You knew it was coming, and now it’s finally arrived: the first Canadian ETF that shorts the bond market. On June 29, the Claymore Inverse 10 Year Government Bond ETF (CIB) began trading on the TSX. The fund is designed to deliver the opposite of the daily return of 10-year Government of Canada bonds. In other words, it caters to the Fear of the Month: rising interest rates.
Of course, bond prices fall when interest rates rise, and long-term bonds are the most sensitive to this risk. For more than a year, since the overnight rate bottomed out at 0.25% last April, pundits have been warning investors away from long maturities, which seem certain to fall. Meanwhile, amid all the anxiety, the iShares DEX Long Term Bond Index Fund (XLB) has returned more than 14% in the last 14 months, including distributions. The lesson here is that attempts to forecast interest rate movements is rank speculation.
That’s why this new Claymore ETF scares me. I’m concerned that Couch Potato investors, worried their bond holdings are “certain” to fall in the near future will think this product can offer some safety. Indeed, Claymore’s website suggests that CIB can be used to “hedge portfolios against rising interest rates and effects of inflation.” Maybe it can in the very short-term, and perhaps it may be a useful arrow in the quiver of a professional money manager, since bonds are difficult to sell short. But an inverse ETF has no place in long-term investor’s portfolio.
Like all inverse ETFs, this one is designed to deliver returns based on daily price movements. Over a few weeks or even a couple of months, it should perform as expected — if bond prices go down 2% over this short period, CIB should go up about 2%. However, market volatility is a constant drag on your returns, and over a long period these small losses compound. That’s why inverse ETFs can be terrible investments, even if they’re held for less than year.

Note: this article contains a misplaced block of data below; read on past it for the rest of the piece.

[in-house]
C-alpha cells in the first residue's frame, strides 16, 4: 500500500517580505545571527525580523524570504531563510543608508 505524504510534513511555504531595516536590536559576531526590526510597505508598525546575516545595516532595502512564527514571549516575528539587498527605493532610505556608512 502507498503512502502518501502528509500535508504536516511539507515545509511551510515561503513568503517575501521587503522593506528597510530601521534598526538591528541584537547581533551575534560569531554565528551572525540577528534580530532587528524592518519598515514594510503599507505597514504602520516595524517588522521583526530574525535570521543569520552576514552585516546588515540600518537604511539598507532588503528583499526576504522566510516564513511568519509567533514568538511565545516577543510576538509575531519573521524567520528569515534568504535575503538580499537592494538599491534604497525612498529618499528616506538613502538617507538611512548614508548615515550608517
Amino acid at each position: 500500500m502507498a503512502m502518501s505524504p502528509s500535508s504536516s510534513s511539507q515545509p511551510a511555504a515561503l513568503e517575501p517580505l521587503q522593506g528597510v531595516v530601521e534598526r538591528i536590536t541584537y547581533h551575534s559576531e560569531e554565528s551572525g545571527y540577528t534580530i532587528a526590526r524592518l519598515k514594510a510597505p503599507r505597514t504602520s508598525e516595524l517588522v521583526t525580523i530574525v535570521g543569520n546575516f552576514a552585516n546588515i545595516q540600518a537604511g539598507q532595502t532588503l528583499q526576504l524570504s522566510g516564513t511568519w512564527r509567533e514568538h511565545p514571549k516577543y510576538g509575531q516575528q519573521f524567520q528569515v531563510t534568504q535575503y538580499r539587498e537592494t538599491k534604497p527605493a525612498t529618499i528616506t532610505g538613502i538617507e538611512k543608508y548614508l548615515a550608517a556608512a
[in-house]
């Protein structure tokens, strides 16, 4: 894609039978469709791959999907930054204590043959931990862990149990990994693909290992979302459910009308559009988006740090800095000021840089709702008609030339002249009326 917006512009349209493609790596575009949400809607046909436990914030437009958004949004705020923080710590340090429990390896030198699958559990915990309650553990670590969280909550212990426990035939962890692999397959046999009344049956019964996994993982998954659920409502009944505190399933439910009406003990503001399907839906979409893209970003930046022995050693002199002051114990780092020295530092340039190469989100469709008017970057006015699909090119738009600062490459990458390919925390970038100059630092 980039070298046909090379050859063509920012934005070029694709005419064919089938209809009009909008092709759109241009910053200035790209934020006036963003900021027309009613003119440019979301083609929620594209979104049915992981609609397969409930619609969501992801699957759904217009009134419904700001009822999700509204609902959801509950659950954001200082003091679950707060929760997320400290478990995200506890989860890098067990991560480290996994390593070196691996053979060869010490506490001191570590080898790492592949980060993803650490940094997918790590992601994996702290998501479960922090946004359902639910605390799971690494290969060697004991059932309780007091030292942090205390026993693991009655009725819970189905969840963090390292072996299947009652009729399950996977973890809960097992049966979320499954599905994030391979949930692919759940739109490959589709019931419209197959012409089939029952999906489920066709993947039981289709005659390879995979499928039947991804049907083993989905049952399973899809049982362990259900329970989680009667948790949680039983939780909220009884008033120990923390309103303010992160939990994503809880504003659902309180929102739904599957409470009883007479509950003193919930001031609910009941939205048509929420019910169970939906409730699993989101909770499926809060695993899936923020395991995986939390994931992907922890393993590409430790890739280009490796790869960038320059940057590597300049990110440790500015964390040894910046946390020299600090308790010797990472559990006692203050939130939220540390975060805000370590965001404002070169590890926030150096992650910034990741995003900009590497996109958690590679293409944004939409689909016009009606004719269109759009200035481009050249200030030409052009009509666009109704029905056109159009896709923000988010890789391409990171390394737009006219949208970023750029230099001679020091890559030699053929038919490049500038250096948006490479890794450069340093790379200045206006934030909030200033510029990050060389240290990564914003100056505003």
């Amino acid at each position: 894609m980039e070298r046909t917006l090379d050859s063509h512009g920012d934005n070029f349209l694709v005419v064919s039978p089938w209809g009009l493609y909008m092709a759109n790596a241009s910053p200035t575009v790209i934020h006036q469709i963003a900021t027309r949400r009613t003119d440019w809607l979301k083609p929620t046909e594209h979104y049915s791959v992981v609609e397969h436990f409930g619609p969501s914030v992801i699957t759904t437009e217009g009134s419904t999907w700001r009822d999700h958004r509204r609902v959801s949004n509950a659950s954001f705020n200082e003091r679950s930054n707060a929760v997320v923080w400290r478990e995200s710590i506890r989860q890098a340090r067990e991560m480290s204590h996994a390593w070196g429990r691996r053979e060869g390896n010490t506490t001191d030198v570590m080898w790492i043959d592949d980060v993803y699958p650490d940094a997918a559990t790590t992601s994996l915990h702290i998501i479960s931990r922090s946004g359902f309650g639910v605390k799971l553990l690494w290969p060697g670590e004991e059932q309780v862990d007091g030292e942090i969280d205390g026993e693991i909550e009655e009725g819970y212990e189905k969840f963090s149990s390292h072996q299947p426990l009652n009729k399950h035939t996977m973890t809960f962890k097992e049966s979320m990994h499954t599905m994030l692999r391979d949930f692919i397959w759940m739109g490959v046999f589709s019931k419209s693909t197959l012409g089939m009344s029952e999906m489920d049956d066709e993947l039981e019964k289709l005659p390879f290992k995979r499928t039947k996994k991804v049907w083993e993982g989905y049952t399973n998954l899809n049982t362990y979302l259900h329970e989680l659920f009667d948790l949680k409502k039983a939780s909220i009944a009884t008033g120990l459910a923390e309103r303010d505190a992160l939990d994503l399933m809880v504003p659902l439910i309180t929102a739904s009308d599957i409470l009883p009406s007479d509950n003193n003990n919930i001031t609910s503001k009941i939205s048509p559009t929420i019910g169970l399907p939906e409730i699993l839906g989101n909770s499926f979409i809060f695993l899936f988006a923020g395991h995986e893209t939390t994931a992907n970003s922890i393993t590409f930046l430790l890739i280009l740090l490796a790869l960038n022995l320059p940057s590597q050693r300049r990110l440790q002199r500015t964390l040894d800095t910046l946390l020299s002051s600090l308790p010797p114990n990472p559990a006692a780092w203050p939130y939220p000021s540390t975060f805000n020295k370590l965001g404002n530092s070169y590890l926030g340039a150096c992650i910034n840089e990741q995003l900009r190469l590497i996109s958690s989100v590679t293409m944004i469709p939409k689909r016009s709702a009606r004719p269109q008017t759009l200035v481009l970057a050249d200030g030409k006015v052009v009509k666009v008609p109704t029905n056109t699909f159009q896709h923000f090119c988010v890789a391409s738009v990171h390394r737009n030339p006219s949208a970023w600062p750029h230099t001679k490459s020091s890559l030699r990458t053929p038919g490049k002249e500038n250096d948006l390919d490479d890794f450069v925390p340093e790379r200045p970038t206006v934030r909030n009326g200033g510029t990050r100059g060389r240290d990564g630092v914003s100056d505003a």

Inverse bond ETFs are already traded in the US, so you can see this for yourself. Here’s a Google Finance chart comparing the returns of the Barclays 20+ Year Treasury Bond Fund (TLT) and its inverse counterpart, the ProShares Short 20+ Year Treasury (TBF):
As you can see, over the last nine months, long-term Treasuries were up 1%. But if you held the TBF during that same period, you didn’t lose 1%, you lost almost 8%. That’s because the longer you hold an inverse ETF, the more the volatility chips away at you. The paths of these two ETFs appear to be mirror images at first glance, but if you look closely, you’ll notice that the red line is always closer to 0% than the blue line. In May of this year, bonds were still down, but by this time so was TBF. Investors who guessed right about bonds still lost money.
It’s also crucial to note that TLT pays a yield of about 4%, so investors still get a decent return when the market price goes nowhere. Inverse bond ETFs do not pay distributions: in a flat market they just keep eroding your returns.
Don’t take my word for it. If you don’t believe that this ETF is strictly for short-term gambling, consider these excerpts from the fund’s prospectus:
- “Investment in the Units of the Claymore Inverse 10 Yr Government Bond ETF is speculative and involves a high degree of risk.”
- “Investors should monitor their investment in the Claymore Inverse 10 Yr Government Bond ETF daily.”
- “Returns over periods longer than one day will likely differ in amount and possibly direction from the performance of the 10 Year [Government of Canada] Bond for the same period.”
- “An investor may lose a substantial portion or even all of the money invested in the Claymore Inverse 10 Yr Government Bond ETF.”
- “Market conditions may make it difficult or impossible for the Claymore Inverse 10 Yr Government Bond ETF to liquidate a position.”
I’ll add a warning label of my own: “Long-term investors should avoid exposure to inverse bond ETFs. If marketing material is swallowed, induce vomiting. If your portfolio comes into contact with interest rate movements or inflation, diversify your bond holdings immediately. Seek shelter and cover ears.”